According to the survey, people are also keeping treasured memories in the cloud with 68 per cent storing an average of 920 photos online. They’re also storing an average of 226 music tracks and 45 video files in the cloud.
However, few are planning ahead with regards to what happens to these prized assets when they die. Only 32 per cent of respondents have made any kind of formal provision such as plans to share passwords with loved ones or leaving details in a will. This means that billions of pounds of digital assets could be potentially lost forever.
The study, ‘Generation Cloud 2012’, commissioned by Rackspace and backed by quantitative third party research of 2,000 UK adults also reveals:
- On average, people spend three hours every single day using cloud services – an increase of 45 minutes per day from 2011
- We’re trusting the cloud with important data – over half (55 per cent) of the respondents store passwords in the cloud with 39% keeping important financial or legal documents in the cloud such as credit card numbers, bank statements, and copies of their will.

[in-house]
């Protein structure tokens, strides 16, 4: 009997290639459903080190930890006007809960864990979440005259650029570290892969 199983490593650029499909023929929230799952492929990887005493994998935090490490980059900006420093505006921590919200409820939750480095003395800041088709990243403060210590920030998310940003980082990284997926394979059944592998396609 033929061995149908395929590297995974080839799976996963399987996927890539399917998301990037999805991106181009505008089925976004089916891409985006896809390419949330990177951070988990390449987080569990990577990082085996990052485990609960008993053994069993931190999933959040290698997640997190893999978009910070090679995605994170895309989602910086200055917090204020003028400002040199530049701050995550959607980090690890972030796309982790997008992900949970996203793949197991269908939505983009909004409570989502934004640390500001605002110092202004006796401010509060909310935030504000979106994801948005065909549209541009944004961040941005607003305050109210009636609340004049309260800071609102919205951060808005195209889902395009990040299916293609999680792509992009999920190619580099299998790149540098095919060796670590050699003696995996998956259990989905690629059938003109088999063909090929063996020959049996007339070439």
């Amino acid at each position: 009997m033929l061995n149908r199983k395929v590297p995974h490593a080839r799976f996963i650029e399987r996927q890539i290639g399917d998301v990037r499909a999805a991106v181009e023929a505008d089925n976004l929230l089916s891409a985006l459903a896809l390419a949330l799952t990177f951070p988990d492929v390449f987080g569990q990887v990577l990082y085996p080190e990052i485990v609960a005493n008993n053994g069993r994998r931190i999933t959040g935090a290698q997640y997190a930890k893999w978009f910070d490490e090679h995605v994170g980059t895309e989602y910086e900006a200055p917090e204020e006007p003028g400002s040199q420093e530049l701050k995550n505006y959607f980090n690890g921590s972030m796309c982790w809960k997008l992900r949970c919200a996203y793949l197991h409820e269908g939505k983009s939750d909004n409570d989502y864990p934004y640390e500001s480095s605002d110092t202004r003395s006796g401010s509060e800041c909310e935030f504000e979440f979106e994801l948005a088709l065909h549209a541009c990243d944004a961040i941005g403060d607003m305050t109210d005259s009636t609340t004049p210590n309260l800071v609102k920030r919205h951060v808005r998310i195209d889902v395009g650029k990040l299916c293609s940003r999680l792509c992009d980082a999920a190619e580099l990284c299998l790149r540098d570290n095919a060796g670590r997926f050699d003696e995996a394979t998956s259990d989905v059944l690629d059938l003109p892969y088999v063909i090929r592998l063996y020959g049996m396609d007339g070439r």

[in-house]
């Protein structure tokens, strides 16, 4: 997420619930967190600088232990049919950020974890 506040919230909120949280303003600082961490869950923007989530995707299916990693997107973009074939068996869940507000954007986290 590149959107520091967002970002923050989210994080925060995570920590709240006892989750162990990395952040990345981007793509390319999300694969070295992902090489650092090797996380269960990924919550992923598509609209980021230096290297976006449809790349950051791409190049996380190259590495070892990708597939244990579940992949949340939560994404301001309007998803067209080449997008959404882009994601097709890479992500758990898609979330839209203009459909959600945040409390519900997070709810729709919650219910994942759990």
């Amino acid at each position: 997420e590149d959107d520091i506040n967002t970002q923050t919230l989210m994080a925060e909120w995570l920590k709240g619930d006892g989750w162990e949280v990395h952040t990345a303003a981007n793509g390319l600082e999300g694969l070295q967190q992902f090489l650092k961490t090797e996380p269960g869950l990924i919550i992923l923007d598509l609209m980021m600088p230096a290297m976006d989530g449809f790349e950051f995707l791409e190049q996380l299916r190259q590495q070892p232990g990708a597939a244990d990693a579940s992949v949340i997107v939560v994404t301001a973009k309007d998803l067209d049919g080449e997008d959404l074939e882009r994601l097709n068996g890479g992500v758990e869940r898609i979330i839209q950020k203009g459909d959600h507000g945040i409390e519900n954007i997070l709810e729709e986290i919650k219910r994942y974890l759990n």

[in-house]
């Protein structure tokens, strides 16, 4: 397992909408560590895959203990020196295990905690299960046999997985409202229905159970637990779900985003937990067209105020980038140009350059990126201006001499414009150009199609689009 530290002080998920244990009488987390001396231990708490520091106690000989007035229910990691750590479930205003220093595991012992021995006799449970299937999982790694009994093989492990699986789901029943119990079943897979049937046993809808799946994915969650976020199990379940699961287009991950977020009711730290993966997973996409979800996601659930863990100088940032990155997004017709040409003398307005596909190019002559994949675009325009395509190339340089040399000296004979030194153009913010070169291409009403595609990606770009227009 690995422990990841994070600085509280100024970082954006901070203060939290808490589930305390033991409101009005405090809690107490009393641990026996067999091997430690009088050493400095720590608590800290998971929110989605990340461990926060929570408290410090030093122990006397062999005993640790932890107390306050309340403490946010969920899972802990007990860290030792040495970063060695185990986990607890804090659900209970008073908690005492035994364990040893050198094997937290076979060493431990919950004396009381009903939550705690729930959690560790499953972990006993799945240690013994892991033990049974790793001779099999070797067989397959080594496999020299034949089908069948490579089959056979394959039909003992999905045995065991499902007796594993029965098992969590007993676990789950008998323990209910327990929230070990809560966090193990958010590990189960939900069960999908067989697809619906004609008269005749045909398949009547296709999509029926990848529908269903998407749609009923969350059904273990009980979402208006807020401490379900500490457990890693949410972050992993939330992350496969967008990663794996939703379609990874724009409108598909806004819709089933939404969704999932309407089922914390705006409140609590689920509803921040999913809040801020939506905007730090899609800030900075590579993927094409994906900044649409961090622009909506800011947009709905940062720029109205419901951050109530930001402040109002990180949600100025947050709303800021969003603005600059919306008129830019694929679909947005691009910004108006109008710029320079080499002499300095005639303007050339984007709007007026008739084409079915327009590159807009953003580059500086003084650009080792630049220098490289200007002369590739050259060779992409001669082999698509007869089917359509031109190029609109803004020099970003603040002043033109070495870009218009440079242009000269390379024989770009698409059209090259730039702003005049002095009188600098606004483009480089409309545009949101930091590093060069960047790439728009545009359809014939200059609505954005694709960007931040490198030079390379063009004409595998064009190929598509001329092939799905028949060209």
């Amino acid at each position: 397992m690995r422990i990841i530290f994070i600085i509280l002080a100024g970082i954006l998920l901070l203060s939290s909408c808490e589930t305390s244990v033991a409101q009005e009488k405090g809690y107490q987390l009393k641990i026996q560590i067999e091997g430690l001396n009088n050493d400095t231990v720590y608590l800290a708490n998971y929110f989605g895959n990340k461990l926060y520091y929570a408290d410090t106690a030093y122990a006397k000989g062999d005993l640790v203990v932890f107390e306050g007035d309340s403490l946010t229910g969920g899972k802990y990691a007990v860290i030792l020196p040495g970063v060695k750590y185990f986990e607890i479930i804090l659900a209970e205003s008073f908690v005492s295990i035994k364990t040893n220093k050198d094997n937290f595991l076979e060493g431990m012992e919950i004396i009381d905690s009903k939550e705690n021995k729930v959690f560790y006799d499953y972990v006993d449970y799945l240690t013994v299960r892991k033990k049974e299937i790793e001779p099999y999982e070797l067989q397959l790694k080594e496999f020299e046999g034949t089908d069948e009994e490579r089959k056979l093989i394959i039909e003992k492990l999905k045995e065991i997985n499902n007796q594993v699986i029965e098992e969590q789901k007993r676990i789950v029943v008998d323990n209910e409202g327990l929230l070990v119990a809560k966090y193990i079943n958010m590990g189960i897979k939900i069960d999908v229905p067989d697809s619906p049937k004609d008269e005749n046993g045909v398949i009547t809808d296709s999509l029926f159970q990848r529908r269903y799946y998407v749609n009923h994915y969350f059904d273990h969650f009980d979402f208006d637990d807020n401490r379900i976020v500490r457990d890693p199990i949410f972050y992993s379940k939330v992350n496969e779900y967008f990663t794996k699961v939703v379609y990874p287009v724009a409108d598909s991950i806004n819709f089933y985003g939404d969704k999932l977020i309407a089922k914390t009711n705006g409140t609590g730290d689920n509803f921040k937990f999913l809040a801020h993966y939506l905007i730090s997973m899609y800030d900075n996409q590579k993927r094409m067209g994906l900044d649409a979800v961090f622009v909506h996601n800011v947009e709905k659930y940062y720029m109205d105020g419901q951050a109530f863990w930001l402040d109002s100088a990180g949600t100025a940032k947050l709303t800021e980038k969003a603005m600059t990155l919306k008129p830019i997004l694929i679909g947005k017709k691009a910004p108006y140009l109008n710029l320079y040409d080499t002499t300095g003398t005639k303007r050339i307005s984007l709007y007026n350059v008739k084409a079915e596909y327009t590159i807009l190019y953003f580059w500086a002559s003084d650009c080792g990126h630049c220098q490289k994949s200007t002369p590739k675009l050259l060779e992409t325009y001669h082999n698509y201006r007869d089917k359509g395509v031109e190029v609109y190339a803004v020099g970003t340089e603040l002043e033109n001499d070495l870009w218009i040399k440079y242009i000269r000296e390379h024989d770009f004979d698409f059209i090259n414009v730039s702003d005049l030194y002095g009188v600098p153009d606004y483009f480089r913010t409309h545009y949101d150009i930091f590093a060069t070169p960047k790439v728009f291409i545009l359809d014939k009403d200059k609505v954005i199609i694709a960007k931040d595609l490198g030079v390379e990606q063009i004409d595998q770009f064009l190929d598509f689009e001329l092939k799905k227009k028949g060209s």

- Security (cited by 57 per cent) and privacy (by 54 per cent) are the biggest concerns related to cloud services. Just 12 per cent said they ‘totally trust’ their cloud provider.
Sarah Needham, Senior Associate at International law firm Taylor Wessing concludes: “There is no doubt that cloud computing is the key trend for the tech sector and for us as consumers over the short and long term. Consumers must re think their approach to the data they put in the cloud and how they can ensure that the content is protected as they wish after they die. The key message is still to check site terms and conditions match what you expect will be done with your data and consider including passwords in your will for your executors to manage your data after you have gone. Don't rely on the legislation tortoise to protect your data as the state will never be able to catch up with the innovation hare.”
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